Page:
The staff editorial is the majority opinion of The Murray State News Editorial Board.
It seems that students, faculty and staff have been on their toes since the Board of Regents passed a motion for a smoke-free campus at Murray State.
After the board’s Dec. 14 meeting, President Bob Davies sent a campus-wide email with information about the decision. Because the changes will not be enacted until the next academic year, smokers and non-smokers are left to wonder how the historically tobacco-friendly campus will change – whether it be for better or for worse.
According to the motion, tobacco and tobacco-like products will be prohibited on property owned by the University. That includes, but is not limited to, cigarettes, chewing tobacco, e-cigarettes and hookah.
Smoking cigarettes is an overt activity. However, how will the University be able to find people chewing tobacco and smoking e-cigarettes? Neither have a smell and users can be more discreet.
Enforcing the ban may prove to be a struggle, especially at Murray State. Tobacco use is more acceptable here because we are in a large tobacco-producing region. Smoking students have their own unspoken spots. Dark-fired tobacco is the livelihood for many in the area, and their product is well received.
What entity will be responsible for enforcement of the policy? The enforcement issue could turn out to be difficult, but it could also create more student-worker positions, despite the fact that it is still unknown in what department that will be.
Though this is the first formal ban Murray State has implemented, it is not the first time legislation was discussed to curb on-campus tobacco use. A student-led organization pushed the issue five years ago and in 2008, Murray State’s Staff Congress passed a resolution to prohibit smoking within 100 feet of a building on campus. No formal policy was made and there were no efforts to actively enforce it. Based on the way the University dealt with tobacco legislation in the past, the process of students accepting the ban could potentially be as difficult as the University enforcing it.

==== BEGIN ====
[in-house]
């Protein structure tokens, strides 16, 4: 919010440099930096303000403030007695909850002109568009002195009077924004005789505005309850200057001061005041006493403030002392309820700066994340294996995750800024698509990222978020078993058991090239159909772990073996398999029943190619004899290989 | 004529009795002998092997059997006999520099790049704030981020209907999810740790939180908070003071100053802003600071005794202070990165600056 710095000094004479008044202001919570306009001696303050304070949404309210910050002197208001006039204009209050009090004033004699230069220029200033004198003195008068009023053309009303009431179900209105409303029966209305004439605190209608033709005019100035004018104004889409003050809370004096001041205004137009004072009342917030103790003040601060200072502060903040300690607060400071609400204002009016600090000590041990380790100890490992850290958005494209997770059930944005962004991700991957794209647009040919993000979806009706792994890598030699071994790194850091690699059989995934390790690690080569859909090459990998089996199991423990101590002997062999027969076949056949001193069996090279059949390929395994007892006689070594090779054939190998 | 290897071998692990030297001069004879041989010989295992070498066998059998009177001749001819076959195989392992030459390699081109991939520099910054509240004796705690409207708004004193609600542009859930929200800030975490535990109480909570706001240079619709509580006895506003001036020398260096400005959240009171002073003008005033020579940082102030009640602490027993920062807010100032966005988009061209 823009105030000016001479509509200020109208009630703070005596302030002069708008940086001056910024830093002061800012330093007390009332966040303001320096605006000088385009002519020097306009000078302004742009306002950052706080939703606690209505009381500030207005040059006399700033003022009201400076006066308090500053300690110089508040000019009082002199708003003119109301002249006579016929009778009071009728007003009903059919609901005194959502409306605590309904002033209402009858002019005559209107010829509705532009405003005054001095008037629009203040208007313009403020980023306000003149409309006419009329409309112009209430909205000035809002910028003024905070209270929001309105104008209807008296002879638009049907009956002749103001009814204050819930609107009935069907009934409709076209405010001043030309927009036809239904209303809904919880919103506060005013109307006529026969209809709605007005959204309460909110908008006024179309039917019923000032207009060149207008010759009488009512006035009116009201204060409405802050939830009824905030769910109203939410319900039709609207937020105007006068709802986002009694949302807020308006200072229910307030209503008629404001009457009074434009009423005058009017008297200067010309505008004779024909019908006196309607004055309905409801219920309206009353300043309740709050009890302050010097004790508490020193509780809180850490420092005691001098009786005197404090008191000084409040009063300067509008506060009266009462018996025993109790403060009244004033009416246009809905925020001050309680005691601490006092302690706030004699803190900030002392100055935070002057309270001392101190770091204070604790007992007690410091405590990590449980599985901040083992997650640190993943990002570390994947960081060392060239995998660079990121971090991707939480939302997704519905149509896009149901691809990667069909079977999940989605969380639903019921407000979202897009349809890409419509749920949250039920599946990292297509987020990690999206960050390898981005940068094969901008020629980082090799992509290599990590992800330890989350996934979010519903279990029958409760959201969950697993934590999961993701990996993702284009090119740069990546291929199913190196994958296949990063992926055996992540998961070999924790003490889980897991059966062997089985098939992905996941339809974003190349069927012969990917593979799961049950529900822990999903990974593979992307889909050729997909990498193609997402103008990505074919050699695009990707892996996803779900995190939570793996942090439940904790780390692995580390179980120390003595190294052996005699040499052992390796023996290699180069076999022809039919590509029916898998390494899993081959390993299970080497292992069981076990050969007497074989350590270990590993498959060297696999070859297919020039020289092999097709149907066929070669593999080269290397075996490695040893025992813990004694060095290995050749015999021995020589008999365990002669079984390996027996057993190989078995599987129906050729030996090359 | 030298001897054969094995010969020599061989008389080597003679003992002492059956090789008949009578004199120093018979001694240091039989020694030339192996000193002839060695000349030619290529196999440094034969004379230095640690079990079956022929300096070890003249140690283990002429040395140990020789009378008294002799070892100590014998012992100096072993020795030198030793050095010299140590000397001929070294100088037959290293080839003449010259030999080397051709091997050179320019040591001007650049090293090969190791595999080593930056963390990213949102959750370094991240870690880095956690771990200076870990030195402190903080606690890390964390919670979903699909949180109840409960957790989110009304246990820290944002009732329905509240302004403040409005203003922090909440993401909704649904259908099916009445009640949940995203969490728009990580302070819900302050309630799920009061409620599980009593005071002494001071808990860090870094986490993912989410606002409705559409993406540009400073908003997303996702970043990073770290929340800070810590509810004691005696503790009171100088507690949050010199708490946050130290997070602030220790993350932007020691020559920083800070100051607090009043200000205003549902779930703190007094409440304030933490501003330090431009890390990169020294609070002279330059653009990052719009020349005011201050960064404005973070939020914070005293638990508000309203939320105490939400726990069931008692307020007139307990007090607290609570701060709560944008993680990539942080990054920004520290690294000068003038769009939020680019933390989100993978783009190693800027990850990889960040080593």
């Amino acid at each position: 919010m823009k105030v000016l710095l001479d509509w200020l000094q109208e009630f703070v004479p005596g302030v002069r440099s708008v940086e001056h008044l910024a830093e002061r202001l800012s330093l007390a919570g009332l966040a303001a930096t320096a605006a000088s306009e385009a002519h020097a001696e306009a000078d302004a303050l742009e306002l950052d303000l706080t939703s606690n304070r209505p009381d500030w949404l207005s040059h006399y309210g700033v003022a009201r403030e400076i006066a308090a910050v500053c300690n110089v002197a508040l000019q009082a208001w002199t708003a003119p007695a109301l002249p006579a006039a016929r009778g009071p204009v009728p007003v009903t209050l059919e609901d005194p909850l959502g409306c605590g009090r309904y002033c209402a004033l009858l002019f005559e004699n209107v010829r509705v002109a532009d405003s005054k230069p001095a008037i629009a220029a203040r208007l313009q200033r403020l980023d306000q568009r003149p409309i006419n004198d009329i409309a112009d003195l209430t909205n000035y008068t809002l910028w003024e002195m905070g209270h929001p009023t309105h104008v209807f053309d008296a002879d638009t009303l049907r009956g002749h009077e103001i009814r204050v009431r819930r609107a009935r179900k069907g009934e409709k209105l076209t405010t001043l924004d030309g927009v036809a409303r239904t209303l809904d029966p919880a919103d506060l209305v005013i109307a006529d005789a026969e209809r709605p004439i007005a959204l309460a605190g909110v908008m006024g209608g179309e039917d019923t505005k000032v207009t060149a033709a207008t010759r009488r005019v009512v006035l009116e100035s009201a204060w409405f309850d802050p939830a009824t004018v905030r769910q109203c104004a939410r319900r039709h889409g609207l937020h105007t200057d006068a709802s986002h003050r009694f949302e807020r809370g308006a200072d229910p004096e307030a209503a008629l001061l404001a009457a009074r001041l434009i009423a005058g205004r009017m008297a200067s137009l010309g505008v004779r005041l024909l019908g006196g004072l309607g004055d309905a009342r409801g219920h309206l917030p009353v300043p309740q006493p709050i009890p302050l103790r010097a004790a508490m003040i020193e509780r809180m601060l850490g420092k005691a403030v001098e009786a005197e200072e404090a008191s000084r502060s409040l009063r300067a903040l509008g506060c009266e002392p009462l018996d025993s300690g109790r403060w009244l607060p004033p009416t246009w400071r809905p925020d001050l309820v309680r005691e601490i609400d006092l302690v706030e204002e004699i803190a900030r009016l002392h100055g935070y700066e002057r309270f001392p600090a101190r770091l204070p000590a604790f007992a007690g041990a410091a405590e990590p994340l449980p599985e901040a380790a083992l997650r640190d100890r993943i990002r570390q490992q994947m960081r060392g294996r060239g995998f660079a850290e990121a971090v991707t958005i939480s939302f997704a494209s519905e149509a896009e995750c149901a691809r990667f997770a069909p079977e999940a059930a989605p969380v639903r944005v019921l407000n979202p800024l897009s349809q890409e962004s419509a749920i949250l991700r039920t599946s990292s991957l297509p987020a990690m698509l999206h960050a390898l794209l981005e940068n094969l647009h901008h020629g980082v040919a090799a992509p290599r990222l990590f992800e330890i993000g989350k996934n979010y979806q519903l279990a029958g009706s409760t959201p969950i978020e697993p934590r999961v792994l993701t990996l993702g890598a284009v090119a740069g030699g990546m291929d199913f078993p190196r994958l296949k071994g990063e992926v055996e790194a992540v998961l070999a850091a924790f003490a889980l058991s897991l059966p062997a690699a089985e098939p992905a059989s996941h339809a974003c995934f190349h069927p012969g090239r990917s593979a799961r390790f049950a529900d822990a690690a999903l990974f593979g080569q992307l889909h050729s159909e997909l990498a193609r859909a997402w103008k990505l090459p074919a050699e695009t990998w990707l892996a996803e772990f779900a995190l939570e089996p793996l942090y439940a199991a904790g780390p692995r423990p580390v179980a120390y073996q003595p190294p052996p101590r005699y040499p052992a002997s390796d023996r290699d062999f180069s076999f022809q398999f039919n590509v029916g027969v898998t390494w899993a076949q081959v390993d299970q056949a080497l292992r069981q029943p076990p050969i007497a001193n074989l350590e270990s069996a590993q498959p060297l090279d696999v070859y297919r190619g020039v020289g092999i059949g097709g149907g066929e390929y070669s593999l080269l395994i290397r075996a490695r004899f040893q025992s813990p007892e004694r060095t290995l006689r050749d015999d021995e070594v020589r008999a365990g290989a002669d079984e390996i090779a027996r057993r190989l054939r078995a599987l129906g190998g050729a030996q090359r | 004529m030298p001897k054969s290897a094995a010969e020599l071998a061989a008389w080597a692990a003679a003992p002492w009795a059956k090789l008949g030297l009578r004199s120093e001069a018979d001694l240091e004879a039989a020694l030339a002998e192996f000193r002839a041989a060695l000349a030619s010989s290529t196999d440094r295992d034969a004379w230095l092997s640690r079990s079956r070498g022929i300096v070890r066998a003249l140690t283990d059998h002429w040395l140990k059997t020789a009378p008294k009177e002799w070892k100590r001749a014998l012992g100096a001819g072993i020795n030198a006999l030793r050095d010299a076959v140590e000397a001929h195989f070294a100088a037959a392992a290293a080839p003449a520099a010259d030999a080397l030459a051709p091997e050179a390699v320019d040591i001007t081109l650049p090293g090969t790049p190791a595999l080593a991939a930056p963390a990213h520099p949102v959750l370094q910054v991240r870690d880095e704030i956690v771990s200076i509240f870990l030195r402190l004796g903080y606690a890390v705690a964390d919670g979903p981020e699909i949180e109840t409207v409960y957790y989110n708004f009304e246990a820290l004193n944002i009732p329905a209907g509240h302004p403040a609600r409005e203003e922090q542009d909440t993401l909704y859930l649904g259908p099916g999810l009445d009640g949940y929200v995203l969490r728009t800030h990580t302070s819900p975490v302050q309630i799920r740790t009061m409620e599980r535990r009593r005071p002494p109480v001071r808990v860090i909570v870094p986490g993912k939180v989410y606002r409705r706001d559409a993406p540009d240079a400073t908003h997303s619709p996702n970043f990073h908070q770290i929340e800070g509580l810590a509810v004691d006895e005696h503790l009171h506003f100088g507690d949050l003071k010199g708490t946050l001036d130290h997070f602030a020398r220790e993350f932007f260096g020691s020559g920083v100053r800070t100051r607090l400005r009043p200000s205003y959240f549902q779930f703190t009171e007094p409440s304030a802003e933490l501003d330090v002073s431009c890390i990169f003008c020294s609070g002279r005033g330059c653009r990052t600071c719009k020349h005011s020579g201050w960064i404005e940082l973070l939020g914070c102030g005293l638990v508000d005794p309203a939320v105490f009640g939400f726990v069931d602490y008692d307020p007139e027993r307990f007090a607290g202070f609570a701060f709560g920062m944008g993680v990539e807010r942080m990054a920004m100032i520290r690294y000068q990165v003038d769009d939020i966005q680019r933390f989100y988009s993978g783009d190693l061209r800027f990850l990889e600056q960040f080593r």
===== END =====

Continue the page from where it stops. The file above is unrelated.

Regents Residential College is a smaller example of how students will react to the policy. Since the entrance to the college became smoke free a year ago, students are largely aware of the ban and generally follow the rules. Though the policy won’t come into effect until the next academic year, students may see changes this semester. The board provided suggestions to implement transitional rules on campus, including creating smoke-free zones to entrances of buildings and prohibiting the use of tobacco in campus buildings. These small changes will spearhead the policy and provide a transitional environment for students who must obey it next year.
Before casting our doubt, it is important to know that the policy is still in its early stages. In his email, Davies said the specific policy, along with the implementation schedule and procedures, will be drafted and presented to the Board of Regents in February.
Our more specific questions will be answered once the policy is finalized, but we hope to be informed on the future processes.